Rakhine security proposal blocked in Nay Pyi Taw


NAY PYI TAW — An Arakan National Party lawmaker says he has been blocked from submitting an urgent proposal about the security of ethnic Rakhine residents of Maungdaw Township to the Amyotha Hluttaw.

U Kyaw Kyaw Win (Rakhine-8), whose constituency encompasses Maungdaw, said he had tried to submit the proposal to the chamber but was ordered by the speaker, Mahn Win Khaing Than, to change it to a question.

His proposal would have called on the Union government to implement a plan to ensure that all Maungdaw District residents from recognised ethnic groups can work and live in peace. The proposal also urged the government to prevent Islamist insurgents—who are thought to identify as Rohingya, and are not recognised as an official ethnic group—from staging further attacks in the region.

Kyaw Kyaw Win said that he would change his proposal to a question for the sake of “the security and wellbeing of all ethnic nationals and the families of civil servants working” in Maungdaw.

Support more independent journalism like this. Sign up to be a Frontier member.

Pyithu Hluttaw lawmaker U Pe Than (ANP, Myebon) said he was “disappointed” at the speaker’s decision, which seemed to be aimed at protecting the government from scrutiny.

“Because it is only a question, the ministry will come and answer in the Hluttaw but other MPs will no longer have the chance to discuss the issue,” he said.

“I don’t think the speaker of the Amyotha Hluttaw has made the right decision … The speaker must stand for the people. He should show respect for the opinion of MPs. He is not accountable for what the government does, that’s not his responsibility.”

The house speakers, who are both NLD lawmakers, have previously blocked a number of ANP proposals, including one in May that would have called for a ceasefire between the Arakan Army and the Tatmadaw.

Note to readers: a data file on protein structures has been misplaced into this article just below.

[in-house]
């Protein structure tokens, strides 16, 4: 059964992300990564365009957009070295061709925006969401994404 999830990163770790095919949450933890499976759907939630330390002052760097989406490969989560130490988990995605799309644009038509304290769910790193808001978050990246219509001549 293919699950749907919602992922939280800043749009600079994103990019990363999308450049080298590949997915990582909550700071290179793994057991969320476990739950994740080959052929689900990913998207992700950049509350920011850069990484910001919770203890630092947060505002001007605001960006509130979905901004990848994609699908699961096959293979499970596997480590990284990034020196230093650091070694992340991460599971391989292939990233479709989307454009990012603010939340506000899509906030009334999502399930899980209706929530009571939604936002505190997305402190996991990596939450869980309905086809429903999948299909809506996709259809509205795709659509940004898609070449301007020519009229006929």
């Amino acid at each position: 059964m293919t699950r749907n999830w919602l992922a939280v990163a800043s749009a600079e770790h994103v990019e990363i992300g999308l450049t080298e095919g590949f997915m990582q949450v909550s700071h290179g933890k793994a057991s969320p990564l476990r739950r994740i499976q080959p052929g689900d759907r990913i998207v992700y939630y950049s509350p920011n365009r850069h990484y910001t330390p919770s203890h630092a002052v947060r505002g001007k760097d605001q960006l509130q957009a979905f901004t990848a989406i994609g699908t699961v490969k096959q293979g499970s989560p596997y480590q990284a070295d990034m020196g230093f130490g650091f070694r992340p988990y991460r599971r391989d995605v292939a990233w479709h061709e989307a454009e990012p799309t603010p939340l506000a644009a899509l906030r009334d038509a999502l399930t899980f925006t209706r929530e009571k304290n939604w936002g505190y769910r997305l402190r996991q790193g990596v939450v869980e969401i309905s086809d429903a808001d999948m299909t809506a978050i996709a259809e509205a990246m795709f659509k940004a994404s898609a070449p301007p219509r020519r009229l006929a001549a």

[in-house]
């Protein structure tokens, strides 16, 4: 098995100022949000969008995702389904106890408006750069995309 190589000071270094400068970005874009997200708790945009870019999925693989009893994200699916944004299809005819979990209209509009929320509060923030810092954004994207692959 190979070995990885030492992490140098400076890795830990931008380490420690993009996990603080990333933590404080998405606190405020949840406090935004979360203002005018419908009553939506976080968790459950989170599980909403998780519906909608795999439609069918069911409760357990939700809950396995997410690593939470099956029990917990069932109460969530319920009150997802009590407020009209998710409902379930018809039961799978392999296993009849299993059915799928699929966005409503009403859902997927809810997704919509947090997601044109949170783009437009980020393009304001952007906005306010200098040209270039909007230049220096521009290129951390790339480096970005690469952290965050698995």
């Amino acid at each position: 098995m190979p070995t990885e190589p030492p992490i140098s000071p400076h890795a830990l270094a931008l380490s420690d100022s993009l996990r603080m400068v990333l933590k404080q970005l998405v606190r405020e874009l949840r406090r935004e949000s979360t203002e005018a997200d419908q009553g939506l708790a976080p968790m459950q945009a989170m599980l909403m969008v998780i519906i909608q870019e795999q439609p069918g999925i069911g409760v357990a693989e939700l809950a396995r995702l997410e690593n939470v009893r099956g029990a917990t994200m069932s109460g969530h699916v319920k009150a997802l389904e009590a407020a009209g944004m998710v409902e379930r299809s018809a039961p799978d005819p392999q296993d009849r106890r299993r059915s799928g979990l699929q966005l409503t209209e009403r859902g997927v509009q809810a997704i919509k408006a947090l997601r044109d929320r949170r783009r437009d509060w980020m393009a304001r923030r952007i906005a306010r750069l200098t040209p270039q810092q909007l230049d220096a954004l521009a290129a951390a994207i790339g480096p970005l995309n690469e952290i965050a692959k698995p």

The latest ANP proposal was drafted at a recent meeting of the party’s central executive committee. The ANP also plans to submit a similar proposal to the lower house, several of its lawmakers confirmed.

“We are preparing to submit a slightly different proposal in the Pyithu Hluttaw,” Pe Than said. “The government needs to make a plan for ethnic nationals to be able to live in that area … otherwise sovereignty could be lost forever.”

Maungdaw District, which includes Maungdaw and Buthidaung townships, borders Bangladesh and has the highest concrentation of Muslims in the country. Recent government figures put the population at more than 800,000, of whom only about 100,000 are ethnic Rakhine.

While there are also some other recognised minorities, the majority of the population comprises Muslims who self-identify as Rohingya, an ethnic designation that the government and most people in Myanmar reject.

On October 9, Muslim militants launched coordinated attacks on Border Guard Police posts, killing nine officers. The military was soon sent in to restore order and conduct “clearance” operations. Hundreds have since been detained on suspicion of involvement in the attacks, while at least 69 militants and 17 soldiers and police have been killed.

Share on facebook
Share on twitter
Share on email

More stories

Latest Issue

Stories in this issue
Myanmar enters 2021 with more friends than foes
The early delivery of vaccines is one of the many boons of the country’s geopolitics, but to really take advantage, Myanmar must bury the legacy of its isolationist past.
Will the Kayin BGF go quietly?
The Kayin State Border Guard Force has come under intense pressure from the Tatmadaw over its extensive, controversial business interests and there’s concern the ultimatum could trigger fresh hostilities in one of the country’s most war-torn areas.

Stay on top of Myanmar current affairs with our Daily Briefing and Media Monitor newsletters

Our fortnightly magazine is available in print, digital, or a combination beginning at $80 a year

Sign up for our Frontier Fridays newsletter. It’s a free weekly round-up featuring the most important events shaping Myanmar